Stop the Presses: Vatican Gives Positive Review for Angels and Demons

Stop the Presses: Vatican Gives Positive Review for Angels and Demons May 8, 2009

Well, sort of. If you read past the title of this Huffington Post piece on the subject, the review (from L’Osservatore Romano) doesn’t sound all that positive (I guess calling it “harmless” is kind of positive).

My understanding is that in Brown’s previous book, the Catholic Church was accused of murdering millions of women and of perpetrating the greatest conspiracy of all time in furtherance of its anti-women agenda. Whereas in Angels and Demons, the Church is the victim of a giant conspiracy, and is accused of having killed a few thousand people in furtherance of its anti-science agenda. So I suppose that’s progress.

A list of some of the factual errors in the book version can be found in this post by John C. Wright (the style of which is just spectacular, by the way). Can it really be that Brown said in Angels and Demons that Churchill was a “staunch Catholic”? I mean, it’s one thing to get things wrong when it comes to Catholic theology, or French geography, or theoretical physics or whatever, but surely anyone with even a basic understanding of either Churchill’s life or of British politics would realize that doesn’t scan. Does Brown not have an editor?

One other random point: In the trailer, there is a scene where Tom Hanks demands access to the Vatican’s secret archives and is rebuffed by Church officials. Of course if you go to the Vatican’s website, there is a link off the main page called “Vatican Secret Archives.” I’ve always found that a little strange. I mean, I realize that the Holy See isn’t all that tech savvy, but I mean, come on. They should at least have it where you need to move the cursor over a random part of the screen to see the link.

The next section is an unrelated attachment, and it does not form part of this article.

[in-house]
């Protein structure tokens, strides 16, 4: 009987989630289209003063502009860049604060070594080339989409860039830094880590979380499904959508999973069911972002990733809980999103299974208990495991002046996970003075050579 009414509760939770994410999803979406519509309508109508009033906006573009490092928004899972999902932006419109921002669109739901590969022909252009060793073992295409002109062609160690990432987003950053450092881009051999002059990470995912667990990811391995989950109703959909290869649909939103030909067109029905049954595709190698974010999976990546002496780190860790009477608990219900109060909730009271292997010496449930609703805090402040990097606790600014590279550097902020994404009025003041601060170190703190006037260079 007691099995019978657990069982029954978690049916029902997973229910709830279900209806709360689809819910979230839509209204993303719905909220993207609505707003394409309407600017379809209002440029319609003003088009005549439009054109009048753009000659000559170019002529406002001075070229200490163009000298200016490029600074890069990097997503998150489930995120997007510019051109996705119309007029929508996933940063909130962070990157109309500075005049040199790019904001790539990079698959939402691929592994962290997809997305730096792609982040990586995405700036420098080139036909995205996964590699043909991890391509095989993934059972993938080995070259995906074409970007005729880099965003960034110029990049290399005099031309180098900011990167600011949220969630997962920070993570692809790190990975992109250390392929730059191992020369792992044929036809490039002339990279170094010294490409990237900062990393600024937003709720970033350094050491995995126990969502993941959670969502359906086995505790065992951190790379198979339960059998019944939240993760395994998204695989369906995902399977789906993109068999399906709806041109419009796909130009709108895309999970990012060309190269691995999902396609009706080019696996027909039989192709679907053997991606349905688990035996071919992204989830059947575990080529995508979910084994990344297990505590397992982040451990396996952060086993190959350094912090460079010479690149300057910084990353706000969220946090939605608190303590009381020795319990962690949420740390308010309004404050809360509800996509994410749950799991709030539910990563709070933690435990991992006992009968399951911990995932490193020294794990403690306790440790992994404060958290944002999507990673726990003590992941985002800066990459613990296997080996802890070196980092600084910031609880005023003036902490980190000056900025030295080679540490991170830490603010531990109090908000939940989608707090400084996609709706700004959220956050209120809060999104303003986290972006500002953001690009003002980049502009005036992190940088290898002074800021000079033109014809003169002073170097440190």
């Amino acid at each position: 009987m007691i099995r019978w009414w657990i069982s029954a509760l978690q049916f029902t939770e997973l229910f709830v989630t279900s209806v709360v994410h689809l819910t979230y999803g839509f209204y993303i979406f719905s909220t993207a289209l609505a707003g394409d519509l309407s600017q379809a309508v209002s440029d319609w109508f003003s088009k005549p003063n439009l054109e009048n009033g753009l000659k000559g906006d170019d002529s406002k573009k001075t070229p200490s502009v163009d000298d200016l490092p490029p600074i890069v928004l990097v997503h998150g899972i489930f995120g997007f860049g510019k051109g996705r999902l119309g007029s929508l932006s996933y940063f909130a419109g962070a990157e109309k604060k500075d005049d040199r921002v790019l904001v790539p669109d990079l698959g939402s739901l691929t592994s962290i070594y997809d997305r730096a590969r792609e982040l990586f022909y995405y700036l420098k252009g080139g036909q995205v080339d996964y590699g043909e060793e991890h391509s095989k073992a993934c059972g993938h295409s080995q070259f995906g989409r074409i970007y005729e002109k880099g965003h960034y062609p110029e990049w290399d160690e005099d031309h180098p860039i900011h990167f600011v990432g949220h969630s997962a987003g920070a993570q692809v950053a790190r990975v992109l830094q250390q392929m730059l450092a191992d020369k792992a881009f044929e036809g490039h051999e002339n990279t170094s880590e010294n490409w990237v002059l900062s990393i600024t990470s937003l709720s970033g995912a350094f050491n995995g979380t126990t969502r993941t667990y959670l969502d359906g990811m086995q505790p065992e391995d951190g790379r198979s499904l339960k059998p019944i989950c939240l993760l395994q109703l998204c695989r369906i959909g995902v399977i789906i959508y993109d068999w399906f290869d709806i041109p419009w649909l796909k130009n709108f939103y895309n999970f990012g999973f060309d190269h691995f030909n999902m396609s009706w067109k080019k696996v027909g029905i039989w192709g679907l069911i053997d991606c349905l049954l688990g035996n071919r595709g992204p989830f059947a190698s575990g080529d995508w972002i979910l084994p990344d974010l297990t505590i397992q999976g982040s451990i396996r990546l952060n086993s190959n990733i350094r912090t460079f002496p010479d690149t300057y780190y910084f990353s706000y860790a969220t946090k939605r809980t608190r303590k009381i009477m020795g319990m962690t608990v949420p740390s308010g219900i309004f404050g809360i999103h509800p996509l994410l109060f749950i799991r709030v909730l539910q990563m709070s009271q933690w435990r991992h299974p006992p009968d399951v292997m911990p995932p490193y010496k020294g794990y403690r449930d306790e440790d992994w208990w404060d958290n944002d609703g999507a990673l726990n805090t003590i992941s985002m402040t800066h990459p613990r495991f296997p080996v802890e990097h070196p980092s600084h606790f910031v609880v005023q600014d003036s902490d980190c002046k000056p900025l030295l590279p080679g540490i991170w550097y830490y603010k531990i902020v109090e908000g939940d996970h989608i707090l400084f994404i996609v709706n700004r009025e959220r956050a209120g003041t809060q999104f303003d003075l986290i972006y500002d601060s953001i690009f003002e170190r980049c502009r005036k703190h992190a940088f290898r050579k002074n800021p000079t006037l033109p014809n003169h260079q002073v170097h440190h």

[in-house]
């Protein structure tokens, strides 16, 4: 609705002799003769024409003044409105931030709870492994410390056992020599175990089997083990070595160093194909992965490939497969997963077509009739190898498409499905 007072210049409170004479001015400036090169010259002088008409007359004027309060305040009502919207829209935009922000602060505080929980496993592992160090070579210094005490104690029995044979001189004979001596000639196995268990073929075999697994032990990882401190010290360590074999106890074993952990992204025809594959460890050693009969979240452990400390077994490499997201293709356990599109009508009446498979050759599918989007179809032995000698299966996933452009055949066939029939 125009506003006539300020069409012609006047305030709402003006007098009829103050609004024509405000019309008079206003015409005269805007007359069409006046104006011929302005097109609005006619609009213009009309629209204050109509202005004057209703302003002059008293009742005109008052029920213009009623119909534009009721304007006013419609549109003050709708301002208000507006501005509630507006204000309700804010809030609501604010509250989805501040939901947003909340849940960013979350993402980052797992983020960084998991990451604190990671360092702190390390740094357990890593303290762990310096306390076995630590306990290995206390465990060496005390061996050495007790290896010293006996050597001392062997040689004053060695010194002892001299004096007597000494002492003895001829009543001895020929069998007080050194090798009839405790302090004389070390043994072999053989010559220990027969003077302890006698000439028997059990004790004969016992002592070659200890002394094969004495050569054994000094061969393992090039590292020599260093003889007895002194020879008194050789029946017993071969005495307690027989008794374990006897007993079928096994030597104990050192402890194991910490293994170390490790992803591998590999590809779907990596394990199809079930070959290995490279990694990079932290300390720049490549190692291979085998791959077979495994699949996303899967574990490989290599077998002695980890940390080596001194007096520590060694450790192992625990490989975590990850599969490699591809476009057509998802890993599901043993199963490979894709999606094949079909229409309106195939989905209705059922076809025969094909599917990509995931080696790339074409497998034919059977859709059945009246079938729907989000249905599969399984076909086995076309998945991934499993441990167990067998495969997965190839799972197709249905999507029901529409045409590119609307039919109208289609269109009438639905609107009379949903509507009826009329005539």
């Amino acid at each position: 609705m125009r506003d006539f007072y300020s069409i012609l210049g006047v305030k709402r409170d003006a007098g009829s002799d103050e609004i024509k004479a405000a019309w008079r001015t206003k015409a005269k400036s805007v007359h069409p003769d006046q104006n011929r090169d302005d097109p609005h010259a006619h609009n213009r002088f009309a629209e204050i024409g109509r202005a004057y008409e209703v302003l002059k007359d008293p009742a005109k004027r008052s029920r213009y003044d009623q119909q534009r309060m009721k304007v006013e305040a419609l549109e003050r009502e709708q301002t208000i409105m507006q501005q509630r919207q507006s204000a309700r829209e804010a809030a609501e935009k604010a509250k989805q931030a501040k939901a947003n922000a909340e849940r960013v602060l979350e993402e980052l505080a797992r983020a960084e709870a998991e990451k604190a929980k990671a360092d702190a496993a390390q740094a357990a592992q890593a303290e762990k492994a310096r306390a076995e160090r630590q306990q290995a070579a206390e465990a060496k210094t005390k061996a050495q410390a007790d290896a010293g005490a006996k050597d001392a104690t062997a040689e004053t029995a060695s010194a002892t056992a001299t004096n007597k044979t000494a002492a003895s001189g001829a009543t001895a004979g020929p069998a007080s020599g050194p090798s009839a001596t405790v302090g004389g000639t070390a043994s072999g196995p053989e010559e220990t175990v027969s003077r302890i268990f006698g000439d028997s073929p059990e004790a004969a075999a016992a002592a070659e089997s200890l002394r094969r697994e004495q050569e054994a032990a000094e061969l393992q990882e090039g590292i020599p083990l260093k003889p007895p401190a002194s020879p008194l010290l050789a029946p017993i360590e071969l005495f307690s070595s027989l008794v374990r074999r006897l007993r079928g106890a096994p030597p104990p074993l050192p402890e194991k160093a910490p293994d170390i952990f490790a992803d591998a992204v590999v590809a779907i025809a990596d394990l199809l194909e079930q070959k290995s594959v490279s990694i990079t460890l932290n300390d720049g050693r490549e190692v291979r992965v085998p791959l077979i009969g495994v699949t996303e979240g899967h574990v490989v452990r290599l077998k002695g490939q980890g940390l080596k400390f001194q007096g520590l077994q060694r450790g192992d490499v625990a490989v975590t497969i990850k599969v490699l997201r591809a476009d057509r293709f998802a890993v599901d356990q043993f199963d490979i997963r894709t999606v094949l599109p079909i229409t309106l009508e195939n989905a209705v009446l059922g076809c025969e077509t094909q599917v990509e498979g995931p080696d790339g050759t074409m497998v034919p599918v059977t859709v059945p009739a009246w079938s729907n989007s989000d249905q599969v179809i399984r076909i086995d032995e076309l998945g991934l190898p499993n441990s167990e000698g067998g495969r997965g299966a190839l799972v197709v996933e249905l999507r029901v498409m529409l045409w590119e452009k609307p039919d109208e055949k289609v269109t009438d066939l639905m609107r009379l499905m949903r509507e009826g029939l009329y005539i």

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  • RR

    Read the book very soon after the death of JP2 which made the opening pages of the book laughable because it describes just how uninterested the world is in the death of the pope.

    I actually thought that A&D was more anti-Catholic than the Da Vinci Code. It actually builds up the Church as a benevolent institution for most of the book then reveals it to be a complete fraud at the end.

  • Zak

    I think the Vatican’s PR strategy is probably the right one. Pretty-much ignore the movie, let the secular media pan it because, in the end, it’s a silly movie, and hope nobody watches it. It is somewhat comical to see how Brown asserts the historical accuracy of the “facts” in his work, and then when it’s pointed out how absurd they are, he and Howard say, “but it’s fiction, you jerk.”

  • I mean, I realize that the Holy See isn’t all that tech savvy, but I mean, come on. They should at least have it where you need to move the cursor over a random part of the screen to see the link.

    Funny!

  • I agree with Iafrate on this one: that was a very funny line.